Seven people are vying for the Shelby County Commission District 3, Position 1 seat.
Georgia Malone is a native Memphian, works in Social Services and came in second the last time she ran for this seat. "Education being equal in all the schools, Memphis and Shelby County. I feel that all children need to be educated and they need the best education they can get and that includes having the best teachers, the best staff, she said.
Bob Hatton, originally from Henning, Tennessee, is heavily involved with the NAACP and owns a manufacturing business. "Being able to develop the district economically, being able to take advantage of some of the assets of the district is probably our biggest challenge and ones that will allow us to get into a growth state," he said.
Adrian Killebrew manages his family business and is a father of two. "Our biggest challenge is juvenile crime. We've got to give our children hope for a better tomorrow. Right now they're underprivileged, they have no hope and they have no faith in the system," he said.
Paul Springer, a 13-year Memphis resident is a well known attorney and graduate of the U of M School of Law. "I think education transcends every other problem we have in our community, crime economic development. If you can't educate your children then you can't attract businesses because you don't have the workforce. If you don't educate your children, then you're gonna have crime," he said.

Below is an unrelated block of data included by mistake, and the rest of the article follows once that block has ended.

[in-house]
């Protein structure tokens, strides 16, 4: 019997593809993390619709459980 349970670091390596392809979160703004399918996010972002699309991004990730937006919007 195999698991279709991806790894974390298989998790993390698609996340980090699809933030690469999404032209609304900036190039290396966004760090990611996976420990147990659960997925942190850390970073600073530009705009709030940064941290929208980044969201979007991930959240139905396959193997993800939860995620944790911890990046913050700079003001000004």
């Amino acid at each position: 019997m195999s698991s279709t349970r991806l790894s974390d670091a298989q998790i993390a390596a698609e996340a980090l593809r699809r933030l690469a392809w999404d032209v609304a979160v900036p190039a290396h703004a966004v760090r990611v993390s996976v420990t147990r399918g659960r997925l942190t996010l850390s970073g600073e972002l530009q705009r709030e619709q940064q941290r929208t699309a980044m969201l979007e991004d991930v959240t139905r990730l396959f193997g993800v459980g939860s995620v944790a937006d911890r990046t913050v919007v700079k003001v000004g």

Johnny Hatcher, Jr. is a graduate of Howard University, father of three and Memphis accountant. "Finding alternative sources of revenue so we can take the burden of these taxes off the tax payer, one would be to charge a license plate fee for citizens that work in Shelby County but don't live in Shelby County," he said.
Del Gill is a Shelby County Democratic Party Executive member, father of two, business and political consultant and a U of M grad. "Educational funding is something we should not lose track of. The City of Memphis is 68 percent of the County of Shelby. Memphis City School System is 3 times as large as the County school system. I cannot yield to making sure education is the priority it already is and i'm for the 3 to 1 funding," he said.